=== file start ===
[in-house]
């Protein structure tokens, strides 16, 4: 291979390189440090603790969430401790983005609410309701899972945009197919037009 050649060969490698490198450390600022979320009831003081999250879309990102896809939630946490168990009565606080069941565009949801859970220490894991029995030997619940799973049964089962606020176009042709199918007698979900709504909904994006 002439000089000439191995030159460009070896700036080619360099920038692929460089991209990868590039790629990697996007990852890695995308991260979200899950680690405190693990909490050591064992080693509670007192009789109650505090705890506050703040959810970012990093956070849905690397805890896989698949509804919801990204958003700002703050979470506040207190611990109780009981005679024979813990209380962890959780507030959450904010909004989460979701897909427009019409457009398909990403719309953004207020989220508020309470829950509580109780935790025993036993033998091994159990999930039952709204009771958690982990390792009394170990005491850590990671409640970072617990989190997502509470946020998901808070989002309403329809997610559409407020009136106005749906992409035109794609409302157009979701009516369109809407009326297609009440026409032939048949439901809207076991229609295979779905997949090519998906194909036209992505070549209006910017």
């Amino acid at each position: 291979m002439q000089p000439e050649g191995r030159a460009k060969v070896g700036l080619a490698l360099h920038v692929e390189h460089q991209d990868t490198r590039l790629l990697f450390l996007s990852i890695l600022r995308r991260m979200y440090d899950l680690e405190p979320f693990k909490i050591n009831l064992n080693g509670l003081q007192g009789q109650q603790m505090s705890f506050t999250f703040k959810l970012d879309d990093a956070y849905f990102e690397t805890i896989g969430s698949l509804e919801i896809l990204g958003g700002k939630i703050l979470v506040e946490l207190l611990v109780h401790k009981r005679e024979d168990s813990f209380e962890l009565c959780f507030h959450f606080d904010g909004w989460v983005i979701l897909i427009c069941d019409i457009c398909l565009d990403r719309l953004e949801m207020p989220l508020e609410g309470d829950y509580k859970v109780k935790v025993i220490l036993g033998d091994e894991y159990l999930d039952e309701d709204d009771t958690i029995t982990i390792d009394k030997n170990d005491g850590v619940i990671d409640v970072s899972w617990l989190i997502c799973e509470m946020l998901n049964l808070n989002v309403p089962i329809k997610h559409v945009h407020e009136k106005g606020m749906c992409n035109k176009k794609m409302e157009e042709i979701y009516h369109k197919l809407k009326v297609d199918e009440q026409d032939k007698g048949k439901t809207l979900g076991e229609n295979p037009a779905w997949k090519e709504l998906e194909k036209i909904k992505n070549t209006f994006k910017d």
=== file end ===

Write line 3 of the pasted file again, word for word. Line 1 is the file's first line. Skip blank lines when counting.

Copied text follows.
């Amino acid at each position: 291979m002439q000089p000439e050649g191995r030159a460009k060969v070896g700036l080619a490698l360099h920038v692929e390189h460089q991209d990868t490198r590039l790629l990697f450390l996007s990852i890695l600022r995308r991260m979200y440090d899950l680690e405190p979320f693990k909490i050591n009831l064992n080693g509670l003081q007192g009789q109650q603790m505090s705890f506050t999250f703040k959810l970012d879309d990093a956070y849905f990102e690397t805890i896989g969430s698949l509804e919801i896809l990204g958003g700002k939630i703050l979470v506040e946490l207190l611990v109780h401790k009981r005679e024979d168990s813990f209380e962890l009565c959780f507030h959450f606080d904010g909004w989460v983005i979701l897909i427009c069941d019409i457009c398909l565009d990403r719309l953004e949801m207020p989220l508020e609410g309470d829950y509580k859970v109780k935790v025993i220490l036993g033998d091994e894991y159990l999930d039952e309701d709204d009771t958690i029995t982990i390792d009394k030997n170990d005491g850590v619940i990671d409640v970072s899972w617990l989190i997502c799973e509470m946020l998901n049964l808070n989002v309403p089962i329809k997610h559409v945009h407020e009136k106005g606020m749906c992409n035109k176009k794609m409302e157009e042709i979701y009516h369109k197919l809407k009326v297609d199918e009440q026409d032939k007698g048949k439901t809207l979900g076991e229609n295979p037009a779905w997949k090519e709504l998906e194909k036209i909904k992505n070549t209006f994006k910017d």